Environmental Justice metrics integrated with ECHO

Members of the public can use EPA's Enforcement and Compliance History Online (ECHO) website to search for facilities in their community to assess their compliance with environmental regulations. In addition, EPA has now integrated Environmental Justice (EJ) metrics in the basic ECHO facility features, allowing users to:

  1. Search for Facilities in Areas with Possible EJ Concerns
  2. Investigate Pollution Sources in Areas with Possible EJ Concerns
  3. Examine and Create EJ Enforcement-Related Maps
  4. Analyze Trends in Compliance & Enforcement EJ Data

A short video tutorial is available to help users get started:  Environmental Justice and ECHO.

Benzene Fenceline Monitoring Dashboard

Beginning in 2015, petroleum refineries were required to install air monitors around the perimeter of their facilities.  Petroleum refineries must monitor benzene concentrations and report the results to EPA on a quarterly basis.  Those results are now accessible to the public on EPA’s Benzene Fenceline Monitoring Dashboard.

The Dashboard improves public access to program data concerning benzene emissions along refinery fencelines and allows for a more detailed analysis of that data. Public access to this information advances public transparency and environmental justice.

A short video tutorial is available to help users get started.

October 3, 2022

Arizona Company to Pay $182K Penalty to Settle Clean Air Act Claims at its Phoenix Facility | US EPA

SAN FRANCISCO – The U.S. Environmental Protection Agency (EPA) announced a settlement with Reddy Ice Phoenix for EPA’s Clean Air Act (CAA) findings at its Phoenix‑based facility. The company will pay $182,659 in civil penalties.

Following an EPA inspection of Reddy Ice’s Phoenix-based ice manufacturing facility in June 2019, EPA determined that Reddy Ice failed to comply with Clean Air Act Section 112(r) rules to prevent accidental release, which requires that facilities storing more than 10,000 pounds of anhydrous ammonia are properly designed, operated, and maintained to minimize the risk of an accidental release.

Specifically, EPA determined that Reddy Ice failed to properly design its refrigeration system to comply with applicable design codes and standards, maintain inspection and testing records on certain equipment, correct engineering control deficiencies related to ammonia detectors, emergency exhaust fans, and alarms, and did not act upon compliance audit findings.

“It is every company’s responsibility to ensure compliance with the law, including critical safety regulations under the Clean Air Act for handling dangerous chemicals like anhydrous ammonia,” said EPA Southwest Regional Administrator Martha Guzman. “Failure to do so can endanger public health and safety, especially for those in underserved and vulnerable communities close to facilities with ammonia refrigeration systems.”

Anhydrous ammonia can cause serious, often irreversible health effects when released. In addition to potential harmful effects from inhalation of or skin contact with this substance, it is highly flammable. Anhydrous ammonia is considered an extremely hazardous substance.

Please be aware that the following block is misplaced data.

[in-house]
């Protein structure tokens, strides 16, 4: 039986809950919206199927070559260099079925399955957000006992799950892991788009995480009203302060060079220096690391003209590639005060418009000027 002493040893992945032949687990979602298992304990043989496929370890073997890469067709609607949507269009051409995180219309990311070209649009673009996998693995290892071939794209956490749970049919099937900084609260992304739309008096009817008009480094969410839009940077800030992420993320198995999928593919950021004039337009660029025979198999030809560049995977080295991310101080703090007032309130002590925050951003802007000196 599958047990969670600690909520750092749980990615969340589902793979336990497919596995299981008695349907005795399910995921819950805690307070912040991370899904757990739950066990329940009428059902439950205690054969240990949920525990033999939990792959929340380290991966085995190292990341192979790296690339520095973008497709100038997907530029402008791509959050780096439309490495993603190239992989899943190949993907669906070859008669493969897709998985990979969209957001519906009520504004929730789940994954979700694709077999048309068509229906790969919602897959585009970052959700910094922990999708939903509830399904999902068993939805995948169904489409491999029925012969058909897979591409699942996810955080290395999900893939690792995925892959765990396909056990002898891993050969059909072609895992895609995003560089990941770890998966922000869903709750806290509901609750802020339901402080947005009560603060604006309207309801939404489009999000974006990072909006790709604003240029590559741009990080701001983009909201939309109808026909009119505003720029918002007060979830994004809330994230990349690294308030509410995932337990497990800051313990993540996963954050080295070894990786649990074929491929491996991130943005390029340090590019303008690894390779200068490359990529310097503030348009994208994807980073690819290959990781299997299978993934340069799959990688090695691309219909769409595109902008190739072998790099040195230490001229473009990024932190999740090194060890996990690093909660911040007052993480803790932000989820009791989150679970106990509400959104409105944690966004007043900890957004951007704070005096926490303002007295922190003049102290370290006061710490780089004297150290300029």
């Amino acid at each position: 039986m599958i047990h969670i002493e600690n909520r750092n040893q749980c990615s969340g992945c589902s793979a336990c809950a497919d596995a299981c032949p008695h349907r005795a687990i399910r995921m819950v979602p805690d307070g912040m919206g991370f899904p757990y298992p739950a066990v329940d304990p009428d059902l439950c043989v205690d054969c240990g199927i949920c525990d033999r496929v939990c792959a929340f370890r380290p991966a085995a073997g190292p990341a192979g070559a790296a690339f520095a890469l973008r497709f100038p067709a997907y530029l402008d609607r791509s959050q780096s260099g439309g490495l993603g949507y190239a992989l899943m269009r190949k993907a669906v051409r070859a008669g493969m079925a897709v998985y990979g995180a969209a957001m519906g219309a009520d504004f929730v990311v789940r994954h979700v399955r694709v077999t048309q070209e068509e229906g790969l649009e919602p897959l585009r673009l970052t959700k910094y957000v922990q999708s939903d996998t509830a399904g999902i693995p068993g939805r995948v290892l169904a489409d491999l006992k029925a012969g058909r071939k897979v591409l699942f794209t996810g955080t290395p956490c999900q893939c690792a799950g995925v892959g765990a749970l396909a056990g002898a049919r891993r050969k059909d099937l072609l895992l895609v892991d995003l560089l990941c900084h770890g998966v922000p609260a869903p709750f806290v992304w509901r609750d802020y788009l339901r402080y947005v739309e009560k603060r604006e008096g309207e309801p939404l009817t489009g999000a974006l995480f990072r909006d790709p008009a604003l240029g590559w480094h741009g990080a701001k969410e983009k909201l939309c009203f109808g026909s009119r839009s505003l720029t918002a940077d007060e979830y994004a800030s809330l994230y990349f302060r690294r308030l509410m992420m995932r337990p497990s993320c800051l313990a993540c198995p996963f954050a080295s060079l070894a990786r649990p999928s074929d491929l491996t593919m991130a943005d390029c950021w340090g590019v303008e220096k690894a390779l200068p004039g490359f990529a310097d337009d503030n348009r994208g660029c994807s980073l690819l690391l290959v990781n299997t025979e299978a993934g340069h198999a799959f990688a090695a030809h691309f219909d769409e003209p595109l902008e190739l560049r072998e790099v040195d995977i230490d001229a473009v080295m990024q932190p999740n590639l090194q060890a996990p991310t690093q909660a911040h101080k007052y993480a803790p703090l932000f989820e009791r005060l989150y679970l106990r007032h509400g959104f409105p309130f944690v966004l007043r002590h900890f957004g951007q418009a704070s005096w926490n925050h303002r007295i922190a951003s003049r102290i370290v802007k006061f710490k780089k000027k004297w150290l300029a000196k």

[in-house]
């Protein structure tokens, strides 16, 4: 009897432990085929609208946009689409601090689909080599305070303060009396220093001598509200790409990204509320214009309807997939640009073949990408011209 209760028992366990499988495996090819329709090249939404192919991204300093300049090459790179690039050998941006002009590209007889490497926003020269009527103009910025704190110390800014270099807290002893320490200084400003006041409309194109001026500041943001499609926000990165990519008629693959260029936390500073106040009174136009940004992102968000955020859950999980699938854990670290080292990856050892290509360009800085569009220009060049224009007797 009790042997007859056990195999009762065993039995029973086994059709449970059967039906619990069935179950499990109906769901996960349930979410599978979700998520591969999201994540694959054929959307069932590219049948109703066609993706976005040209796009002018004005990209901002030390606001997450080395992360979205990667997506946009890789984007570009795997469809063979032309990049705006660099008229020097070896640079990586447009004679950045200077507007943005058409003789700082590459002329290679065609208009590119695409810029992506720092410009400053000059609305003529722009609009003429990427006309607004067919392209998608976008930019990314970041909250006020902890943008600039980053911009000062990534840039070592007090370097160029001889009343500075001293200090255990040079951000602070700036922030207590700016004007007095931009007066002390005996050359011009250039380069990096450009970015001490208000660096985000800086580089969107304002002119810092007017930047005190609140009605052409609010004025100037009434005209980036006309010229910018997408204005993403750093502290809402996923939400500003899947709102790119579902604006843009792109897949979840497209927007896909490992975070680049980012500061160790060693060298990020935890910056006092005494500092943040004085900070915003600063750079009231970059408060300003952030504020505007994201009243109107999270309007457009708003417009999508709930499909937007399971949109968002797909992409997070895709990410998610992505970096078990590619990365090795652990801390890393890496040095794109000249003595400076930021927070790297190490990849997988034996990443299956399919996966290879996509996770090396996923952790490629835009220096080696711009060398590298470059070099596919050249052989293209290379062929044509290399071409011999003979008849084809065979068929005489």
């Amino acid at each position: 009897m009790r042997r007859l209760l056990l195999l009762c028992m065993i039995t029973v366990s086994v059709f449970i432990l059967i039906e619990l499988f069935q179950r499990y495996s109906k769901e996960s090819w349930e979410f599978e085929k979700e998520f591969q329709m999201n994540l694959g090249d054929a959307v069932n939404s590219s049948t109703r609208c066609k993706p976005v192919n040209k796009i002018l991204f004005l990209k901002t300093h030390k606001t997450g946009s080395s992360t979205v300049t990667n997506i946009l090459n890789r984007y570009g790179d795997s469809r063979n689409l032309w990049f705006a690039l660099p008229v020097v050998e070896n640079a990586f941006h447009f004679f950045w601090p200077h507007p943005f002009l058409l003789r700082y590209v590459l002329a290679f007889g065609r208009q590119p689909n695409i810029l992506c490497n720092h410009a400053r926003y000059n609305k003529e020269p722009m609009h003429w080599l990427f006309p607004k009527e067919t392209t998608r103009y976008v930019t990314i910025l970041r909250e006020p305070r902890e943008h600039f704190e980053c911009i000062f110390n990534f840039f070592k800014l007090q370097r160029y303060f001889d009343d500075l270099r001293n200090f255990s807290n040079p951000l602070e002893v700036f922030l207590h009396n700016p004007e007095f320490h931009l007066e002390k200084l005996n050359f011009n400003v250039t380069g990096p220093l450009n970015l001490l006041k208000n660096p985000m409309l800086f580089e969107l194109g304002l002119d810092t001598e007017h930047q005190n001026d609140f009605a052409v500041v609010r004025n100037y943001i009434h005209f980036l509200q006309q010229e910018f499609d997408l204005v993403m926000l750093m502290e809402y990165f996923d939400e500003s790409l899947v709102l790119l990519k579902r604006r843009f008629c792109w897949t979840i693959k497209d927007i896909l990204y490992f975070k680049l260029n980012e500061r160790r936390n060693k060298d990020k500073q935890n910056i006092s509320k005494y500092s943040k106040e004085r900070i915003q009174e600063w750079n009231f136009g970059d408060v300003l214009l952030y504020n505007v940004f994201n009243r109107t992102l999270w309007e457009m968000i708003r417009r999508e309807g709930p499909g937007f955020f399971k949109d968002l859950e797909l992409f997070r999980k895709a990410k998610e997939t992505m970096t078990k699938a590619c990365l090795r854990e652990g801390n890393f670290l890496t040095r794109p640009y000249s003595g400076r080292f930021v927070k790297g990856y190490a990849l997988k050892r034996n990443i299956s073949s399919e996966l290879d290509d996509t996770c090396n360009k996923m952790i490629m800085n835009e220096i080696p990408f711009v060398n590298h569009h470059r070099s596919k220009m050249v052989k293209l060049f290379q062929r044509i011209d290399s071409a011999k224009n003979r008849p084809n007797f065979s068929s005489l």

About Clean Air Act Section 112(r):

Section 112(r) of the Clean Air Act requires companies of all sizes that use certain listed regulated flammable and toxic substances to develop and implement a Risk Management Program. A properly developed Risk Management Program includes:

  • A hazard assessment that details the potential effects of an accidental release, an accident history of the last five years, and an evaluation of worst-case and alternative accidental release scenarios.
  • A prevention program that includes safety precautions and maintenance, monitoring, and employee training measures.
  • An emergency response program that spells out emergency health care, employee training measures and procedures for informing the public and response agencies (e.g., the fire department) should an accident occur.

About Anhydrous Ammonia Accidents

Thousands of facilities nationwide make, use, and store extremely hazardous substances, including anhydrous ammonia. Catastrophic accidents, historically about 150 each year, at facilities, which include ammonia refrigeration facilities, result in fatalities and serious injuries, evacuations, and other harm to human health and the environment. EPA inspects these facilities as part of the Agency’s National Compliance Initiative, which seeks to reduce risk to human health and the environment by decreasing the likelihood of accidental releases and mitigating the consequences of chemical accidents.

For more information on reporting possible violations of environmental laws and regulations visit EPA’s enforcement reporting website.

For more information on Clean Air Act Section 112(r) visit EPA’s Fact Sheet: Clean Air Act Section 112(r): Accidental Release Prevention / Risk Management Plan Rule website.

Learn more about EPA’s Pacific Southwest Region. Connect with us on Facebook and on Twitter.

September 30, 2022

Atlantic Richfield Company Agrees to Complete Multi-Million Dollar Cleanup of the Anaconda Smelter Superfund Site | US EPA